Barcelona Global has proposed amending six points in the draft Startup Law. The proposals aim to improve the law approved by the Council of Ministers in December 2021 that seeks to encourage the return of talent, attract new professionals, and promote startups.
Barcelona Global's proposals have been shared with the political parties so that they can be presented via amendments at the Economics Committee of the Congress of Deputies before the deadline today, Wednesday.
One of the proposals that Barcelona Global believes could have a major impact on attracting talent is the improvement of the tax regime for impatriates, which currently only affects employees. Barcelona Global is calling for it to be extended to investors and independent professionals, and lengthened to a period of ten years in order to make it easier for people who choose to start a professional career in Spain to put down roots in the country.
Countries such as the Netherlands, Italy, Portugal and Greece, among others, already have tax incentives that encourage the return and attraction of independent talent, while in Spain, since last January, the province of Bizcaia has already adopted these proposals.
Barcelona Global believes that the attraction and return of talent to Spain is essential for the development of emerging companies and would also help to resolve demographic problems such as rural depopulation in Spain, with communities such as Aragon and Castile-Leon having the highest average age in the EU.
Another of the proposed amendments refers specifically to extending the period of time during which a company is considered to be a startup. Barcelona Global wants to extend this period to 10 years, as opposed to the 5 years envisaged in the draft law, and to eliminate the limits on turnover, also set at 5 years, as these knowledge-intensive and intellectual property-intensive companies take a long time to mature.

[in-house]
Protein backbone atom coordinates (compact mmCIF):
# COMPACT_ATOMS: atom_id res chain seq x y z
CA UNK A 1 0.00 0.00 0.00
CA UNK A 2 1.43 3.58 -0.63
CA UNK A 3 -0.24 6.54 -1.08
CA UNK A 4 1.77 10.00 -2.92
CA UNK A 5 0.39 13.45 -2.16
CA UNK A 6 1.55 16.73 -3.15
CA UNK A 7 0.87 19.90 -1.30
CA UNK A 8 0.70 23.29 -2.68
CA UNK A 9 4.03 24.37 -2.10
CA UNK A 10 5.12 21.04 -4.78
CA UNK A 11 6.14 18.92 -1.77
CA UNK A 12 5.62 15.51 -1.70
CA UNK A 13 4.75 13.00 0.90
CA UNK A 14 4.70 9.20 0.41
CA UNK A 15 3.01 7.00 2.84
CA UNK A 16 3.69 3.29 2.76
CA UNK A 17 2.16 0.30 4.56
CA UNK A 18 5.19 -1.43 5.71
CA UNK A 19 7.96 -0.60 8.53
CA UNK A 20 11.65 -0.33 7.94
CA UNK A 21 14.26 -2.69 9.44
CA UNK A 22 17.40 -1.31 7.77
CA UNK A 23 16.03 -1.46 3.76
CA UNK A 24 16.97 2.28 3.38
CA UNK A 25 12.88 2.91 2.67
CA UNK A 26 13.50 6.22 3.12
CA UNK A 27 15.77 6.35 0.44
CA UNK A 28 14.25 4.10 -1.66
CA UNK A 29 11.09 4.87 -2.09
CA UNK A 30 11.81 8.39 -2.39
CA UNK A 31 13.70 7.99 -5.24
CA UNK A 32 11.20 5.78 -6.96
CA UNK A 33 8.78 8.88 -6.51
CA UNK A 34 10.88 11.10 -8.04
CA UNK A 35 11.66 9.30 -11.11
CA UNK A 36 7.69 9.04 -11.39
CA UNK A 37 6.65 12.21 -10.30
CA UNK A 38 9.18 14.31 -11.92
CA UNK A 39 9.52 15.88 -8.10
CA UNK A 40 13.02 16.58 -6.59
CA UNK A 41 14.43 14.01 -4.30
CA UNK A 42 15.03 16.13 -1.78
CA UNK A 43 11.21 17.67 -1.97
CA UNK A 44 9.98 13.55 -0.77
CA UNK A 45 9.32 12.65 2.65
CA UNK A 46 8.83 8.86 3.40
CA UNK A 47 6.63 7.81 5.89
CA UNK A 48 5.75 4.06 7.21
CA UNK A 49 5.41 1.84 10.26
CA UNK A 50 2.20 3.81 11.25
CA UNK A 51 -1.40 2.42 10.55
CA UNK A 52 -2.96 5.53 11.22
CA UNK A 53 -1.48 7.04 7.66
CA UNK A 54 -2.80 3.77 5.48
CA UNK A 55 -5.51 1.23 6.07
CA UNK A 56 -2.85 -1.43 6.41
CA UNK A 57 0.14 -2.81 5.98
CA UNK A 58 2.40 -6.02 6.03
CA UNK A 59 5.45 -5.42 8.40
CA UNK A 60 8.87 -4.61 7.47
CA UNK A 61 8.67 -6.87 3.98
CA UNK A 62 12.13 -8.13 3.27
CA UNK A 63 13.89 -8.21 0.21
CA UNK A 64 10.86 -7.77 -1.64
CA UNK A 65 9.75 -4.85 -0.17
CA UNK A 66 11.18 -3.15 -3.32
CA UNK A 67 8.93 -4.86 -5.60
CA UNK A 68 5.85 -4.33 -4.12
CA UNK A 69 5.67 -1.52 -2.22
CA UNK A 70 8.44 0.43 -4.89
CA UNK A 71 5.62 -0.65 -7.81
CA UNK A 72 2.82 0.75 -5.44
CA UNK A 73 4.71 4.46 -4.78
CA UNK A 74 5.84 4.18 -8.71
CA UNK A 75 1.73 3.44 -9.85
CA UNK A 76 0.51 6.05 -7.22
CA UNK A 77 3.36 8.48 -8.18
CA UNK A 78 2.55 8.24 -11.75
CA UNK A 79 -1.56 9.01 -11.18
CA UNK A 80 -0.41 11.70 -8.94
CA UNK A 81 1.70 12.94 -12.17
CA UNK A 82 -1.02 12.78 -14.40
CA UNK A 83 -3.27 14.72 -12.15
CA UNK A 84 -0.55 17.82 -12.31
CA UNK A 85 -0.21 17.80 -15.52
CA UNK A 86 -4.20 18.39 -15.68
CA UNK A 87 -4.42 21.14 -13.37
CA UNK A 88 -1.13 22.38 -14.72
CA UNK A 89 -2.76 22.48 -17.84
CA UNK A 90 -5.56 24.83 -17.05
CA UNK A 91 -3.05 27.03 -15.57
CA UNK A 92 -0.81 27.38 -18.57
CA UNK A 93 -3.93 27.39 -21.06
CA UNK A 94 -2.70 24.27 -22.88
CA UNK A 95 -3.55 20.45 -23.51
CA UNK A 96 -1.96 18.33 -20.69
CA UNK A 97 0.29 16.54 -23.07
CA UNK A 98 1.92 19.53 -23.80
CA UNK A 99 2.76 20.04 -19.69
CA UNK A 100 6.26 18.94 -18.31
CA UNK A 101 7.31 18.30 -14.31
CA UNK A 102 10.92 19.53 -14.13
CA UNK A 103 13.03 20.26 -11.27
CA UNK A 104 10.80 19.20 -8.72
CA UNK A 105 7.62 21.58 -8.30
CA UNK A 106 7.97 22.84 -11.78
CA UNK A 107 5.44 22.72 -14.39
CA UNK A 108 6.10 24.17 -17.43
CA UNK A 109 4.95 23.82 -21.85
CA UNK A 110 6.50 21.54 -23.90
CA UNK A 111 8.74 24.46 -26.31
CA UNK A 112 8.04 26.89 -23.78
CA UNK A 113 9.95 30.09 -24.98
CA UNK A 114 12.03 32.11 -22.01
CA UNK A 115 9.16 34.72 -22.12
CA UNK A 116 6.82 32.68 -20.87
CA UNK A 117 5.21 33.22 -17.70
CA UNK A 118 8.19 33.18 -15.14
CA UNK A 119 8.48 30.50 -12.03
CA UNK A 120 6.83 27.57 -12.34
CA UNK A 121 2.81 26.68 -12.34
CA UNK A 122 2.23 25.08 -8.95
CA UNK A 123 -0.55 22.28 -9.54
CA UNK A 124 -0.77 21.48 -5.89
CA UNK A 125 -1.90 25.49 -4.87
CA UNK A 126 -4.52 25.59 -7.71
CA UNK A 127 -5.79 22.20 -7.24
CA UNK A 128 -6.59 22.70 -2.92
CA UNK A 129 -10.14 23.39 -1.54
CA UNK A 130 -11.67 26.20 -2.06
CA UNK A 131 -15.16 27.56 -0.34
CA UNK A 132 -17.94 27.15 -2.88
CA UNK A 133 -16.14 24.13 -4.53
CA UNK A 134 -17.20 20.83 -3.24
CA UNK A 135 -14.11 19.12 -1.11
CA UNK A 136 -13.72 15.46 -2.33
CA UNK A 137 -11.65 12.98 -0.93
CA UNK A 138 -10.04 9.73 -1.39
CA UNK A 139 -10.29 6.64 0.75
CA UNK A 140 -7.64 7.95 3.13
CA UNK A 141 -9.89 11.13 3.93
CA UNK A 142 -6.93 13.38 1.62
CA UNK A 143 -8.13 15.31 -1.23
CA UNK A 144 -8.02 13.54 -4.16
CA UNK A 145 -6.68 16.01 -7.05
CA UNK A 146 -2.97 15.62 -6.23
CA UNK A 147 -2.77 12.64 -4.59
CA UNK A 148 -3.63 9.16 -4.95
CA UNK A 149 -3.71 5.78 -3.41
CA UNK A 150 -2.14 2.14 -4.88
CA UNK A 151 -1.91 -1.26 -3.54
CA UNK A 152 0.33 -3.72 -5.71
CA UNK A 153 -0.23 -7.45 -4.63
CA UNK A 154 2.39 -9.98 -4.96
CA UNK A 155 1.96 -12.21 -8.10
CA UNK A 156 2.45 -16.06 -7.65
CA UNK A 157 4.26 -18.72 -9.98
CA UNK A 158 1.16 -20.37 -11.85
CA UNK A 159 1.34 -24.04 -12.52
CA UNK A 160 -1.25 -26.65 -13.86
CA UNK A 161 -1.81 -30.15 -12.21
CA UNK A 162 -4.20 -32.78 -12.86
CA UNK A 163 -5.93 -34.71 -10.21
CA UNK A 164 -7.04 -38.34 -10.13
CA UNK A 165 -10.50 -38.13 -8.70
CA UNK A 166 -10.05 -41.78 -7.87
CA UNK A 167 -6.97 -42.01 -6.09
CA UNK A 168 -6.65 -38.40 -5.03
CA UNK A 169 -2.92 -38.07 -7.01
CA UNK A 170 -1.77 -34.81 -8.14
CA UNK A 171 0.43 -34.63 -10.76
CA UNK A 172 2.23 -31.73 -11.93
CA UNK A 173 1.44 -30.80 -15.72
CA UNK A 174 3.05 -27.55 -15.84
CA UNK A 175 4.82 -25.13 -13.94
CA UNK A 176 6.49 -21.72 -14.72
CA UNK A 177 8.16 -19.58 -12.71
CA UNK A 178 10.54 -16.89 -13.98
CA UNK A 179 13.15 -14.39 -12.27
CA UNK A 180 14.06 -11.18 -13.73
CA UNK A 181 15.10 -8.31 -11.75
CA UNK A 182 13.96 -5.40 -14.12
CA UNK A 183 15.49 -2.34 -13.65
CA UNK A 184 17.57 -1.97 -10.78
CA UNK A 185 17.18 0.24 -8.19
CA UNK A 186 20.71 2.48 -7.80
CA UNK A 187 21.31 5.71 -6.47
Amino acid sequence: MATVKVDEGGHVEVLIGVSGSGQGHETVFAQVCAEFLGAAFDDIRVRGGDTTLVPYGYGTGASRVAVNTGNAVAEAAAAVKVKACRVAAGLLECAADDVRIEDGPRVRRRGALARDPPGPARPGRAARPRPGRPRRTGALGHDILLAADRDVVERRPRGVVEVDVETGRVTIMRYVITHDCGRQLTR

Barcelona Global is also calling for incentives for private capital investment in start-ups, in particular enabling investors to apply for R&D&I tax breaks when start-ups cannot do so because they are not yet profitable.
This mechanism is similar to that already approved in some regions in Spain and also to that recently created for investors in Spanish film productions and live shows, which has led to significant incentives and mobilisation of funds.
Other amendments refer to the application of so-called tacit consent for the status of start-up companies, and to the immediate effect of the proposed modifications.
Barcelona Global has drafted these proposals together with fourteen of the city's leading law firms (Cuatrecasas, Deloitte, EY, Garrigues, Gomez-Acebo y Pombo, KPMG, Martínez-Comín, Osborne Clarke, Optio, Pérez-Llorca, PWC, Roca Junyent, Toda&Nel-lo, and Uría Menéndez) and Mercer.